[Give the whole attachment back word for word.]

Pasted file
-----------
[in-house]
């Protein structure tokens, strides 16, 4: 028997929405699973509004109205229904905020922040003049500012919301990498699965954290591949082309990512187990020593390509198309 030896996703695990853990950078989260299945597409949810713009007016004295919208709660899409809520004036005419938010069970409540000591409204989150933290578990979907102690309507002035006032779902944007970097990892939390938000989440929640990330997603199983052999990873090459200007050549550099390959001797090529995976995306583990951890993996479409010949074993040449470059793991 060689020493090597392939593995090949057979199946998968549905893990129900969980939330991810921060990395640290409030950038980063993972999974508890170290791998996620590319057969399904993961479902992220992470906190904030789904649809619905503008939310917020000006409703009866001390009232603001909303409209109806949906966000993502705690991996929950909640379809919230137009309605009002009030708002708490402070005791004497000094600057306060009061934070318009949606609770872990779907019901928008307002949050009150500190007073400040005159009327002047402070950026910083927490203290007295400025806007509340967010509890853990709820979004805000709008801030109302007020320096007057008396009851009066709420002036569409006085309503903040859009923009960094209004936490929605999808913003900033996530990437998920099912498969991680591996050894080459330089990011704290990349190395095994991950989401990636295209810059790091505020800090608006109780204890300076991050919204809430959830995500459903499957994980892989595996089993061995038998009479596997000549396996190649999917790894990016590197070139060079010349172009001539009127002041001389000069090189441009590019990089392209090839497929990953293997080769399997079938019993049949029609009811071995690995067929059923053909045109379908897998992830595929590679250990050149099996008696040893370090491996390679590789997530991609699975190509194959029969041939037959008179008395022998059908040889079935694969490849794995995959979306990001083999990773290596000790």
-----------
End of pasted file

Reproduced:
[in-house]
């Protein structure tokens, strides 16, 4: 028997929405699973509004109205229904905020922040003049500012919301990498699965954290591949082309990512187990020593390509198309 030896996703695990853990950078989260299945597409949810713009007016004295919208709660899409809520004036005419938010069970409540000591409204989150933290578990979907102690309507002035006032779902944007970097990892939390938000989440929640990330997603199983052999990873090459200007050549550099390959001797090529995976995306583990951890993996479409010949074993040449470059793991 060689020493090597392939593995090949057979199946998968549905893990129900969980939330991810921060990395640290409030950038980063993972999974508890170290791998996620590319057969399904993961479902992220992470906190904030789904649809619905503008939310917020000006409703009866001390009232603001909303409209109806949906966000993502705690991996929950909640379809919230137009309605009002009030708002708490402070005791004497000094600057306060009061934070318009949606609770872990779907019901928008307002949050009150500190007073400040005159009327002047402070950026910083927490203290007295400025806007509340967010509890853990709820979004805000709008801030109302007020320096007057008396009851009066709420002036569409006085309503903040859009923009960094209004936490929605999808913003900033996530990437998920099912498969991680591996050894080459330089990011704290990349190395095994991950989401990636295209810059790091505020800090608006109780204890300076991050919204809430959830995500459903499957994980892989595996089993061995038998009479596997000549396996190649999917790894990016590197070139060079010349172009001539009127002041001389000069090189441009590019990089392209090839497929990953293997080769399997079938019993049949029609009811071995690995067929059923053909045109379908897998992830595929590679250990050149099996008696040893370090491996390679590789997530991609699975190509194959029969041939037959008179008395022998059908040889079935694969490849794995995959979306990001083999990773290596000790």